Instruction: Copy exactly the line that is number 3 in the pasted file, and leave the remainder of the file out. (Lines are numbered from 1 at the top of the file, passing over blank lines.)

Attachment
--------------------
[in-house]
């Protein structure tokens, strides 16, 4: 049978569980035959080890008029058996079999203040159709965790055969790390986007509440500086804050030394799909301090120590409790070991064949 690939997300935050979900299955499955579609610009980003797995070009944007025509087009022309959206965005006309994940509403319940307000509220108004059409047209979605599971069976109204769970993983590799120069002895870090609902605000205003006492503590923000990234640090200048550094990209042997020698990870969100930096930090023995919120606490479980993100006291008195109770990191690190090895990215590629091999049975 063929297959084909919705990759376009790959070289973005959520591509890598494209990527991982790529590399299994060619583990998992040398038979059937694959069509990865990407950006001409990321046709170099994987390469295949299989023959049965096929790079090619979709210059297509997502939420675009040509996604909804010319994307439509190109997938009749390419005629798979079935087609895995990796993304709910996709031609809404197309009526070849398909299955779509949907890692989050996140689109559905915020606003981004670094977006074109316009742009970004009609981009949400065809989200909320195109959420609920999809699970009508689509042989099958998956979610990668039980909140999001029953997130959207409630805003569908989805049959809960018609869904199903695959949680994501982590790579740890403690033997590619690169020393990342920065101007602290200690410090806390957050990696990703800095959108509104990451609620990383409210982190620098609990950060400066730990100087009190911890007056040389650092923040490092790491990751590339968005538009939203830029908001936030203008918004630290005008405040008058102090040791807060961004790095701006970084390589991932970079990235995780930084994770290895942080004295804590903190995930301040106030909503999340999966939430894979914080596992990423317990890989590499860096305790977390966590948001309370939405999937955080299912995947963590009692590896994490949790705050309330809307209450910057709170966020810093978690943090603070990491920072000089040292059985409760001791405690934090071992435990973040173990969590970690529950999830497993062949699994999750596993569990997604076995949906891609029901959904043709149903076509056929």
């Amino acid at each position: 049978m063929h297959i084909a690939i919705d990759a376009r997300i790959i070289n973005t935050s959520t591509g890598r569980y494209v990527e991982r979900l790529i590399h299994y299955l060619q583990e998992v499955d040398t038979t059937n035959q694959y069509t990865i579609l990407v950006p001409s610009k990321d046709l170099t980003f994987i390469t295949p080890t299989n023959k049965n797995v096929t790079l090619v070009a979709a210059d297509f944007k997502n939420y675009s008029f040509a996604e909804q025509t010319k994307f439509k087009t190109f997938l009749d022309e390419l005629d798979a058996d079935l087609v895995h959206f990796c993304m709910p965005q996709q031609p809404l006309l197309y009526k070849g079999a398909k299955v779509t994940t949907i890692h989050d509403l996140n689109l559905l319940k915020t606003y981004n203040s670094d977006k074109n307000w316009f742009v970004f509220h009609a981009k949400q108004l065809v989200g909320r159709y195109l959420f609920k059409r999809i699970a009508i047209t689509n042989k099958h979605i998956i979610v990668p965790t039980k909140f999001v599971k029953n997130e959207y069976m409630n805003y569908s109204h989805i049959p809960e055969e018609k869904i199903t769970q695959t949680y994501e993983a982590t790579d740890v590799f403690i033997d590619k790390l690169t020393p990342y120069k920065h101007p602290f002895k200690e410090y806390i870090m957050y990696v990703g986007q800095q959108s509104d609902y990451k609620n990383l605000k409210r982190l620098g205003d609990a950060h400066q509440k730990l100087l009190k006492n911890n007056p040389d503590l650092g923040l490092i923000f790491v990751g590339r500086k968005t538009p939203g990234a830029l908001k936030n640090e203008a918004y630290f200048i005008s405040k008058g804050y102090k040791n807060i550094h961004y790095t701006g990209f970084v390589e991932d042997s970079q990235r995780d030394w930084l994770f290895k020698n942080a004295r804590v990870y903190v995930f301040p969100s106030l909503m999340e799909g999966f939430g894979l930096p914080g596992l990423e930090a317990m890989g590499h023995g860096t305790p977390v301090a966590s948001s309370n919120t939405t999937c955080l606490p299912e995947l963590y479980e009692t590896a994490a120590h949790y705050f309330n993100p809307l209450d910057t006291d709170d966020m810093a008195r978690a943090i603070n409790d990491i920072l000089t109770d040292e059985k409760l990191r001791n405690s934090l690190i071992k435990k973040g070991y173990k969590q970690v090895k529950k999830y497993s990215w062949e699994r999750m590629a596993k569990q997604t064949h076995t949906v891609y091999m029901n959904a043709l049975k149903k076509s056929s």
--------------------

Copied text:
């Amino acid at each position: 049978m063929h297959i084909a690939i919705d990759a376009r997300i790959i070289n973005t935050s959520t591509g890598r569980y494209v990527e991982r979900l790529i590399h299994y299955l060619q583990e998992v499955d040398t038979t059937n035959q694959y069509t990865i579609l990407v950006p001409s610009k990321d046709l170099t980003f994987i390469t295949p080890t299989n023959k049965n797995v096929t790079l090619v070009a979709a210059d297509f944007k997502n939420y675009s008029f040509a996604e909804q025509t010319k994307f439509k087009t190109f997938l009749d022309e390419l005629d798979a058996d079935l087609v895995h959206f990796c993304m709910p965005q996709q031609p809404l006309l197309y009526k070849g079999a398909k299955v779509t994940t949907i890692h989050d509403l996140n689109l559905l319940k915020t606003y981004n203040s670094d977006k074109n307000w316009f742009v970004f509220h009609a981009k949400q108004l065809v989200g909320r159709y195109l959420f609920k059409r999809i699970a009508i047209t689509n042989k099958h979605i998956i979610v990668p965790t039980k909140f999001v599971k029953n997130e959207y069976m409630n805003y569908s109204h989805i049959p809960e055969e018609k869904i199903t769970q695959t949680y994501e993983a982590t790579d740890v590799f403690i033997d590619k790390l690169t020393p990342y120069k920065h101007p602290f002895k200690e410090y806390i870090m957050y990696v990703g986007q800095q959108s509104d609902y990451k609620n990383l605000k409210r982190l620098g205003d609990a950060h400066q509440k730990l100087l009190k006492n911890n007056p040389d503590l650092g923040l490092i923000f790491v990751g590339r500086k968005t538009p939203g990234a830029l908001k936030n640090e203008a918004y630290f200048i005008s405040k008058g804050y102090k040791n807060i550094h961004y790095t701006g990209f970084v390589e991932d042997s970079q990235r995780d030394w930084l994770f290895k020698n942080a004295r804590v990870y903190v995930f301040p969100s106030l909503m999340e799909g999966f939430g894979l930096p914080g596992l990423e930090a317990m890989g590499h023995g860096t305790p977390v301090a966590s948001s309370n919120t939405t999937c955080l606490p299912e995947l963590y479980e009692t590896a994490a120590h949790y705050f309330n993100p809307l209450d910057t006291d709170d966020m810093a008195r978690a943090i603070n409790d990491i920072l000089t109770d040292e059985k409760l990191r001791n405690s934090l690190i071992k435990k973040g070991y173990k969590q970690v090895k529950k999830y497993s990215w062949e699994r999750m590629a596993k569990q997604t064949h076995t949906v891609y091999m029901n959904a043709l049975k149903k076509s056929s």